Refurbished Bronze Elk Statue Returns To Lake View Cemetery

The bronze elk statue, which was removed in late Feburary for refurbishing and repairs, was returned to its home at the cemetery’s “Elks’ Rest” lot earlier this month. P-J photo by Gavin Paterniti

Recent visitors to Lake View Cemetery in Jamestown may have noticed the reappearance of a longtime denizen to its natural habitat.

The bronze elk statue situated near the front of the cemetery along Lakeview Avenue was recently reinstalled in its home, officially referred to as the “Elks’ Nest,” where it is expected to remain for decades to come.

For nearly a century, the bronze elk statue has called the lot adjacent to Lake View Cemetery’s main gate and office home. Owned by the local Elks Club, the portion of the lot on which the elk statue was originally placed was purchased July 6, 1920, by Louis Heineman — a philanthropic Elk who is now buried to the right of the statue.

Earlier this year, the statue was removed from his base and shipped to the Penn Yan foundry of Dexter Benedict, the man who crafted the bronze statue of Robert H. Jackson that now sits outside the local learning center that bears the latter’s name. After being exposed nearly a century of winters and inclement weather, the statue had previously shown visible signs of wear and damage for years.

According to Samuel Genco Jr., Lake View Cemetery superintendent and secretary, the decision to have the statue restored was long overdue, but is a welcome step taken toward ensuring another long residence by the statue upon its return.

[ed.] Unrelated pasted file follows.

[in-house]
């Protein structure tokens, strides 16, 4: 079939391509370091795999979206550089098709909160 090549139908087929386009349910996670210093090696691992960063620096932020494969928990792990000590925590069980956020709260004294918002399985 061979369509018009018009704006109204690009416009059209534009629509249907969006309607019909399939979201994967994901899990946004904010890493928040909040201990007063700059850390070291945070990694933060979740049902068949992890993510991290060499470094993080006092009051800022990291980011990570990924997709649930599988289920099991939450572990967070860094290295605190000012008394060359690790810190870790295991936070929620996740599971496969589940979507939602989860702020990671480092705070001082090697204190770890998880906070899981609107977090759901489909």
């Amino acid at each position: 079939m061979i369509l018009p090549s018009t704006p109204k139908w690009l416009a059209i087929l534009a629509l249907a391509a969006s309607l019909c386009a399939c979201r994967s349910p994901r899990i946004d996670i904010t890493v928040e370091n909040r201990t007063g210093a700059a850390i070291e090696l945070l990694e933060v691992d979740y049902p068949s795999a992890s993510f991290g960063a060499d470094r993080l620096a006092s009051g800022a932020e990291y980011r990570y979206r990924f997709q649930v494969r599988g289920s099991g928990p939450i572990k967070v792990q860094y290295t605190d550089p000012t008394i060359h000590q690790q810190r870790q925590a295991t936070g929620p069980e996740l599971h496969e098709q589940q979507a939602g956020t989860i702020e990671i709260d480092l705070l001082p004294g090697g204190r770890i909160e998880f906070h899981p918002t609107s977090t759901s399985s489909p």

“This was a joint decision between the cemetery and members of the Elks Club,” Genco said at the time of the statue’s removal from the cemetery. “We had concerns about the statue because it was getting to the point where it was becoming a danger to visitors. It could’ve been knocked over rather easily, and was in the kind of condition that made us worry that someone could be hurt if they tried to do something to it.”

Chief among the restoration to the statue, Genco said, was the reinstallation of the statue’s original antlers — which had fallen or been broken off and had been sitting in cemetery storage for over 50 years. Additionally, he said the statue has been reinforced with new rods and supports in the legs, making it more sturdy.

“We’re expecting it to, hopefully, last another 100 years,” he said.

Genco added that he has been in discussions with the local Elks Club about holding a rededication ceremony; however, an official date and time have yet to be decided.

After the statue was originally installed in 1920, the lot upon which it stands was dedicated the following year, on June 1, 1921. The dedication ceremony began with a procession from the Elks Club rooms, at the corner of Third and North Main streets, to the cemetery. A local band under the direction of Gilden R. Broadberry, who is now buried on the lot, led the procession. Many prominent Elks from all over New York State attended, and several of them spoke at the cemetery.

The bronze elk statue was made in Salem, Ohio, by the Mullens Body Corporation. It was attached to a granite base, which remains in place. The statue is hollow, and weighs about 200 to 300 pounds.


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